As a side note, GKE also provides “multi-dimensional pod scaling” - a combination of HPA and VPA: Configuring multidimensional Pod autoscaling
AWS EKS Fargate
AWS approach over the last years is to go serverless. The biggest investment on Serverless side from AWS is AWS Lambda, followed by ECS Fargate. AWS pioneered serverless offering in the could, and kept pushing and pushing it forward, to the moment where Lambda can run at an insane scale.
It’s nor surprising then that the approach AWS took for making Kubernetes “better” is to make it truly serverless, with it’s EKS Fargate offering. The way EKS Fargate works is by allocating a micro VM for each pod, meaning each pod you run is also a node - you can even see every Fargate pod as a node if you run
kubectl get nodes.
This is a rather unique approach, with it’s own quirks. For example, it takes up to a minute to create a new Fargate Pod, simply because Fargate needs to boot a new micro vm (with Firecracker, as far as we know), start all the required processes and start your application. It also has some limitations - you can not use DaemonSets, for example. Whether you need DaemonSets if you don't really have nodes is another question - in the end, the most common use case for DaemonSets is to automate some node-level activities, like log collection or security scanning. You also can’t use EBS volumes, as of now, and configuring metrics and logs collection can be a bit tricky if you don’t use CloudWatch.
When each of your pods is wrapped with it’s own node, many issues we talked about disappear. You are not afraid of malicious process breaking out of the application container, because it will break out into a micro VM that only runs this single pod. Permissions of a pod are permissions of a node, and permissions of a node are permissions of a pod. You also do not think about resources of the node, because resources of a pod are resources of a node. If you ask Fargate for a pod with 2 CPU and 4GB of RAM, it will just transparently wrap this pod with a node with this amount of resources (plus extra spare space on top for micro vm operations).
AWS EKS Fargate brings truly new abstraction to Kubernetes, as it fully removes the node from the picture. It does not automate nodes, does not manage nodes. Nodes disappear. It’s even a bit unfortunate that Kubernets API on EKS still reports every Fargate pod as a node, as it would be even nicer to never see them at all, but this is probably the limitation of having to integrate AWS-specific services into an open source technology.
AWS EKS Fargate has it’s own issues. But all those issues are supposed to go away over time - one thing we can be sure about is that any cloud provider will keep innovating and improving it’s services. Fargate will get faster boot times and better and better integrations, the question is when. What you get already today is a conceptual leap, a true attempt to make Kubernetes nodes disappear - and thus accelerate embracing the true nature of Kubernetes, the toolkit for new powerful infrastructure abstractions.
The jump to universality
We discussed the path from physical servers to Kubernetes, the system that is considered to be cloud native, but also the one that brings back many things that cloud aimed to solve. Let's now briefly look at how we can move forward from here to the next iteration.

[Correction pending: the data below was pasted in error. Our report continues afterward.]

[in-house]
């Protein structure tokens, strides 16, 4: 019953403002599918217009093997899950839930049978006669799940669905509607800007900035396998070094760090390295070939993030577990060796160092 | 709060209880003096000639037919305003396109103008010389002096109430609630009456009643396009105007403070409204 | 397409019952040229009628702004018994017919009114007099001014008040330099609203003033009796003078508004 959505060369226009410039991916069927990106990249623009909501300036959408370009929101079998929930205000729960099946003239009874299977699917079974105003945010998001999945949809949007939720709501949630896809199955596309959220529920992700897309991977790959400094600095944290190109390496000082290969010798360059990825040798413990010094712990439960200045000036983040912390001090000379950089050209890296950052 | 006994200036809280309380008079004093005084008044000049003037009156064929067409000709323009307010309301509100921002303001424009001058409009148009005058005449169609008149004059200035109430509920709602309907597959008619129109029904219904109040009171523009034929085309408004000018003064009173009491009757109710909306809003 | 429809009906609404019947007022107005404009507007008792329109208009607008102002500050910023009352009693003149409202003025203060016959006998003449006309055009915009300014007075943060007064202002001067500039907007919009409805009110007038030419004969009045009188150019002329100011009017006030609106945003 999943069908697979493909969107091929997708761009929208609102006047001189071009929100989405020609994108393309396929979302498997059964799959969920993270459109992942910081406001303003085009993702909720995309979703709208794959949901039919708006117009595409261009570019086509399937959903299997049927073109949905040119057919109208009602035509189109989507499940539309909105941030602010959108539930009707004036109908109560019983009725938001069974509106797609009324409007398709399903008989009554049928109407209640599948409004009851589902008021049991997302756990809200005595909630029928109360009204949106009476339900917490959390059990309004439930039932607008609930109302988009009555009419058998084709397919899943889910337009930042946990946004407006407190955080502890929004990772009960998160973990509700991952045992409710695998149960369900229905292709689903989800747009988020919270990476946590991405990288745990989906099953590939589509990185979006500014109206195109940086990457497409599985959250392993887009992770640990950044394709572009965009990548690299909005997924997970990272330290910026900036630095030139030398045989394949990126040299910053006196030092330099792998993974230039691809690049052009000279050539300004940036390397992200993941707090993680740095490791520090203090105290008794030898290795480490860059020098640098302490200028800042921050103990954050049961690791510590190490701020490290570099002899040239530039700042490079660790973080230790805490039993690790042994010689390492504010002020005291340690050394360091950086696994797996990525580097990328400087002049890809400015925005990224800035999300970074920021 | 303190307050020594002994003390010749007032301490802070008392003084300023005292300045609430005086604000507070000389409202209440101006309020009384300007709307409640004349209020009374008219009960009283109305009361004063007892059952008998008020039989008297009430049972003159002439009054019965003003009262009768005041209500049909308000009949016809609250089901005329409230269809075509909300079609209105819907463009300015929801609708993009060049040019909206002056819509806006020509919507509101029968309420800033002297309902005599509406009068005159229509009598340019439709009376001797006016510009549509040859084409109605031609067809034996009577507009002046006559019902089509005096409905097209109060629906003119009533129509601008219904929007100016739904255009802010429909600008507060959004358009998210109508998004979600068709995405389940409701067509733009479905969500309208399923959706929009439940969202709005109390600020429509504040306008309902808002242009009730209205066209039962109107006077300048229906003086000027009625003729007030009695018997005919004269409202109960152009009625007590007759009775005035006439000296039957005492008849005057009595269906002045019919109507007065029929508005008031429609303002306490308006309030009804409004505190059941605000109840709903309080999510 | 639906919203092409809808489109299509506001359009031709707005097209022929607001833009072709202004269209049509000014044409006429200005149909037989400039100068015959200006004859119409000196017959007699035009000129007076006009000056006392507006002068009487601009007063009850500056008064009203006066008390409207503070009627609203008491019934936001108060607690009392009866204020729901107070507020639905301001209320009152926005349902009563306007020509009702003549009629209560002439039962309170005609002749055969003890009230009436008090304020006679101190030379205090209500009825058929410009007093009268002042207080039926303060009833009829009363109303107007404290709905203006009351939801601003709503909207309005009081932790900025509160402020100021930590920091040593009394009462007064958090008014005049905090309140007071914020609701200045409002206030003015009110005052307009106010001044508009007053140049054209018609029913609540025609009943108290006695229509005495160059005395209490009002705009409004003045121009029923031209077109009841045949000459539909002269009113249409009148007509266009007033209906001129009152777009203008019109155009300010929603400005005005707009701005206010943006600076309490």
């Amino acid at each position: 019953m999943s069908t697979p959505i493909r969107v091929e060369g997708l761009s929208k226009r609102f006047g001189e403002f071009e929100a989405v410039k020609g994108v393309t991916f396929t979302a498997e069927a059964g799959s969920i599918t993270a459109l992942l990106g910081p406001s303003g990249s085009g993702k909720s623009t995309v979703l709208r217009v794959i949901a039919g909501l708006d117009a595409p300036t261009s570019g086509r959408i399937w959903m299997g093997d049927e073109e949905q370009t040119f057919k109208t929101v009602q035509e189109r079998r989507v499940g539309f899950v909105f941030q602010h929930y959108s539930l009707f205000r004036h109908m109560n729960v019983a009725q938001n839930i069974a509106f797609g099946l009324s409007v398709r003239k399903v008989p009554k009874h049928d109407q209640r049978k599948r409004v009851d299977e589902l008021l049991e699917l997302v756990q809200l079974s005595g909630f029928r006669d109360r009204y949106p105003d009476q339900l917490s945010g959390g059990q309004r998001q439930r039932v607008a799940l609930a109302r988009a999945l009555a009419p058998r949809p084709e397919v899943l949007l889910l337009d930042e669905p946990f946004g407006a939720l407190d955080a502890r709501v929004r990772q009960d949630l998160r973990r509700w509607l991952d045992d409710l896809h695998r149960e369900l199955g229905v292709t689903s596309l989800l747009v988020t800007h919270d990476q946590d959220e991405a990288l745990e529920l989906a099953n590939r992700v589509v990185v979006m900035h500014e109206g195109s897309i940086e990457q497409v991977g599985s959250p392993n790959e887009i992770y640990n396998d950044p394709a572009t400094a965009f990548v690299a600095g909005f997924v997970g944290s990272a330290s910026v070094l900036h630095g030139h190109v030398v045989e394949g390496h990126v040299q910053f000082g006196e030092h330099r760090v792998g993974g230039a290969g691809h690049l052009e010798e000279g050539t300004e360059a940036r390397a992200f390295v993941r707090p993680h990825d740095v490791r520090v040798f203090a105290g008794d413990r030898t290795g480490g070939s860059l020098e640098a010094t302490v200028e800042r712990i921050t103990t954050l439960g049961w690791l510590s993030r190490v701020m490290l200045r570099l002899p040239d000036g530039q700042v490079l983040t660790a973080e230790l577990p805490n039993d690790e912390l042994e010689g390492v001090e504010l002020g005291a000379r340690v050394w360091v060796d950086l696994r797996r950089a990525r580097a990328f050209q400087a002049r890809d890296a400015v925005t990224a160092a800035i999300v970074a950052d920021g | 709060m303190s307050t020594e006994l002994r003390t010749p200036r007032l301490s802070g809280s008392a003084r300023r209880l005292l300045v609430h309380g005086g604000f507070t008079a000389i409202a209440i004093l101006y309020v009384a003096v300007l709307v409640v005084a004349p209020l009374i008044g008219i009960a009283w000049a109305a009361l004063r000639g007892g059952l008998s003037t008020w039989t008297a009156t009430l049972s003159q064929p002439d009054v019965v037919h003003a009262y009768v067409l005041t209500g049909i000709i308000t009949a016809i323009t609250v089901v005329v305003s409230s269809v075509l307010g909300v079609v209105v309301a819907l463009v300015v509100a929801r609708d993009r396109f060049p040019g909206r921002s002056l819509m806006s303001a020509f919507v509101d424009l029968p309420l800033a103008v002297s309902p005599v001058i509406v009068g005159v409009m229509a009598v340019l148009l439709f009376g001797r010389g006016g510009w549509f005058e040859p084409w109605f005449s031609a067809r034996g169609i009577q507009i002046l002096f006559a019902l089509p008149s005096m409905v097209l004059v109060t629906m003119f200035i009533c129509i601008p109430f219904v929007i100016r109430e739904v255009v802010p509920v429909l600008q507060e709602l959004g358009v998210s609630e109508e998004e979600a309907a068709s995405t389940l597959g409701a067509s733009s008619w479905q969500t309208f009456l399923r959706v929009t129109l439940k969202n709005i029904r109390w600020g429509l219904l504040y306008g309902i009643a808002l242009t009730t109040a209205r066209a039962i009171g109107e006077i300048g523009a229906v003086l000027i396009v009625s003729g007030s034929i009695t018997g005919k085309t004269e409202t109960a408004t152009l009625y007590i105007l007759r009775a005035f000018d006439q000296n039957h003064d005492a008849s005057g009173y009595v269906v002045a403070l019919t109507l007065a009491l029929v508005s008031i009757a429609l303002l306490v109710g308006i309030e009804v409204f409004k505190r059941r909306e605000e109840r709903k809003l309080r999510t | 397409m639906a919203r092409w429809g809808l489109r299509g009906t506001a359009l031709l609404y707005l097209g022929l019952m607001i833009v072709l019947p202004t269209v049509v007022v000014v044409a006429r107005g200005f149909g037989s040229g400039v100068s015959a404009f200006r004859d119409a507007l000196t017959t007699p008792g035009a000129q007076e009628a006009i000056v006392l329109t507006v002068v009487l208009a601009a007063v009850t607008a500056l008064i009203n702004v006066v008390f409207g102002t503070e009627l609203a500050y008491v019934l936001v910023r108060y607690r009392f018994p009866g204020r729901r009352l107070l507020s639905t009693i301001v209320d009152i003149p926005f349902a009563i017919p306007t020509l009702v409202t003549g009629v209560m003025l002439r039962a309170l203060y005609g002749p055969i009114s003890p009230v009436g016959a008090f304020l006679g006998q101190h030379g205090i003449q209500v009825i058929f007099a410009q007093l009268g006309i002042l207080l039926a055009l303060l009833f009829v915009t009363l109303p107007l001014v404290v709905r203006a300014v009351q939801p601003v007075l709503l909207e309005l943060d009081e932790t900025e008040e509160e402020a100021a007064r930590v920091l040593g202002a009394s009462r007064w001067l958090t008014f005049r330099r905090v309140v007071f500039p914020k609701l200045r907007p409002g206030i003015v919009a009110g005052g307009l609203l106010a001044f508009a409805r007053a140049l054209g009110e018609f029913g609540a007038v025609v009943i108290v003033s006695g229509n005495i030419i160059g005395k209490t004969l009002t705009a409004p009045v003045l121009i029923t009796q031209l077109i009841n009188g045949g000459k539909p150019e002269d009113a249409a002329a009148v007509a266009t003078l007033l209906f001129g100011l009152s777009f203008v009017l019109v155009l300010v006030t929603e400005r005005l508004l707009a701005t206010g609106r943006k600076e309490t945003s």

First important statement: the main value of Kubernetes is not in it’s schedulers and resource management, but in it’s API. If we close our eyes on all the resource management challenges, we can see the beauty and simplicity in this API: instance of your application is a Pod, you can run and horizontally scale pods via Deployments and expose them with Services. Pods can talk to Services over simple DNS, and you have Service Discovery out of the box, mostly solved. You can feed configuration and credentials to those Pods via ConfigMaps and Secrets, and even provide some persistence via PersistentVolumes.
Second important statement: the true power of Kubernetes API is that it’s extensible. Not only it gives you a nice set of just mentioned abstractions, it let’s you build even more powerful abstractions on top. In addition to Deployment you can create objects like PostgreSQL, Mattermost, Jenkins, Redis - all of those implemented as custom API resources, processed with various Kubernetes Operators.
Kubernetes API and the way you can extend it are so powerful, that major cloud providers thought it can be appropriate to manage their cloud services via Kubernetes Custom Resources - for example, via AWS ACK or Google Cloud Config Connector. In those cases, custom resources do not end up as lower level Kubernetes objects, and instead they become resources in native cloud providers.
If you look at Kubernetes from this perspective, then you will see it’s not a scheduler that automates some of the traditional capacity management challenges. Kubernetes is something entirely different: it’s a new standard to define new abstractions around cloud infrastructure.
First wave of powerful infrastructure abstractions were defined and owned by cloud providers. Kubernetes unlocks the next wave, where everyone can define such abstractions. Kubernetes API can become what David Deutsch, pioneer of quantum computation, calls “the jump to universality” for cloud infrastructure:
The jump to universality - The tendency of gradually improving systems to undergo a sudden large increase in functionality, becoming universal in some domain. - Beginning of Infinity, David Deutsch
Scheduling pods and nodes, setting CPU and RAM requests and limits, managing cluster nodes, taints, affinity rules and everything else is rather an unfortunate need to make those APIs play nicely on top of any infrastructure. After all, Kubernetes is an open source technology, not bound to particular cloud provider, and thus Kubernetes alone can not abstract away the capacity management layer. But cloud providers can.
This series of articles had 3 goals:
- Explain challenges involved in adopting Kubernetes in terms of resource management;
- Provide guidance and best practices on how to resolve those challenges given existing tools;
- Define what Kubernetes really is and where it should move in terms of resource management topic;
The hope is that those goals were achieved. At mkdev, we all love and use Kubernetes daily, but we are always conscious about what Kubernetes is and what it is not. It’s future is bright, and removing some of the traditional infrastructure management layers will only accelerate this future.
Eventually, we all will be able to build ever more powerful abstractions in our infrastructure. The world of modern infrastructure is defined by software, and there are no limits of what we can achieve with software.